Jul ’17 MFA Schedule: Tuesday, July 11th

PUBLIC SCHEDULE

 

Faculty Readings:

Canon Lounge, Gladfelter, 8:15 p.m.

Liam Callanan, Heather McHugh, David Haynes, Paul Otremba, Laura van den Berg

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Jul ’17 MFA Schedule: Sunday, July 9th

PUBLIC SCHEDULE

 

Public Lectures:

11:00 a.m. ROBIN ROMM: “There is No Why Here”

What is resistance when it comes to writing? In an era such as the one we are living through—where we have witnessed a divisive election and now, the systemic erosion of human and civil rights–the temptation is to separate the virtuous from the craven, and live only amongst those who are moral and justice-seeking. But it is worth asking whether this kind of binary is actually fundamentally at odds with a humanitarian worldview. And, as artists, whether it is fundamentally at odds with art.
Imre Kertesz survived the death camps of Auschwitz and Buchenwald, only to return to a Hungary
under communist/fascist rule. Surviving all of this, he argues, left him fateless—he had escaped due to an “accident in the machinery of death.” He was left, then, with a heavy burden—the ethical responsibility of being “lucky.” The writing Kertesz gave us cannot be easily categorized—he resisted the term Holocaust, resisted what he felt was the cliché it had become. Instead, he attempts to leave us with something different—a sometimes ironic, always intelligent and wholly unexpected depiction of that era.
What can we, as writers living through an era of dangerous binaries, learn from his body of work and
how can we apply it to the way we write and live?

Texts discussed will include Dossier K, Fateless, and Kaddish for an Unborn Child, all by Kertesz.
Students are encouraged to read Fateless in advance of the residency.

Faculty Readings

Canon Lounge, Gladfelter, 8:15 p.m.

Debra Allbery, Andrea Barrett, Alan Shapiro, Robert Boswell

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Jul ’17 MFA Schedule: Saturday, July 8th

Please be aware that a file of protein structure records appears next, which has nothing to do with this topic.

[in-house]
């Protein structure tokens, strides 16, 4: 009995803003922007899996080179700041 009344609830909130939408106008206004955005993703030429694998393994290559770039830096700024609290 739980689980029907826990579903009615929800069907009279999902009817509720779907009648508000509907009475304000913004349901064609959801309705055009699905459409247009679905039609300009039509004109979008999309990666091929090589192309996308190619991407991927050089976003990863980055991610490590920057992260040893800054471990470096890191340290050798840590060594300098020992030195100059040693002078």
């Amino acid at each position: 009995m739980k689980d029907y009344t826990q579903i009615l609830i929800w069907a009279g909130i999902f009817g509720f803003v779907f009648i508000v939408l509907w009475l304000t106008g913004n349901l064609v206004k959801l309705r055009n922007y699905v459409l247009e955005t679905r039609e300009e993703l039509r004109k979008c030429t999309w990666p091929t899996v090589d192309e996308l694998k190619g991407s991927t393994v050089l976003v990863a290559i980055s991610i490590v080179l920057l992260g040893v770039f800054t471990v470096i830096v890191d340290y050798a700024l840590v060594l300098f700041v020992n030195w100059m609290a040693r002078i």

PUBLIC SCHEDULE

Public Lectures:

Canon Lounge, Gladfelter

9:30 a.m. MATTHEW OLZMANN: Aspects of Satire

In our current moment, political humor has surged in popularity. This lecture will focus on how the satirist uses irony, hyperbole, and parody to create a resonant social criticism. Additionally, we’ll consider the traditions of satire, examine a couple leading theories of humor, and think about how the satirical moment is used in work that goes beyond simply telling a joke. Handouts will be provided. Possible texts will include some combination of work by Horace and/ or Juvenal, Nin Andrews, Kevin Young, Patricia Lockwood, Key and Peele, and others.

10:45 a.m. DEBRA SPARK: Finish It, Finish It

What forms can short story closings take? How do endings in life relate, if they do, to endings in fiction? In this lecture, I’ll tell a personal story and offer readings of the final paragraph of three short stories. All four tales “ended,” in some manner in 2016 (simply by concluding or by virtue of being published or anthologized in that year). Though you don’t need to do any reading to follow this lecture, the stories I will be discussing are Sarah Shun-Lien Bynum’s “The Burglar,” which you’ll find in the April 4, 2016 issue of The New Yorker, and Karen Russell’s “The Prospectors” and Daniel O’Malley’s “Bridge,” which you’ll find in the 2016 edition of Best American Short Stories.

Faculty Readings:

Canon Lounge, Gladfelter, 8:15 p.m.

Karen Brennan, Christopher Castellani, Jeremy Gavron, Rodney Jones, Sally Keith

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Jul ’17 MFA Schedule: Friday, July 7th

PUBLIC SCHEDULE

Public Lectures:

Canon Lounge, Gladfelter

9:30 a.m. ROBERT BOSWELL: Dreaming in the Future Tense: A Memoir of Teaching Immigrant Stories While Reading The Lord of the Rings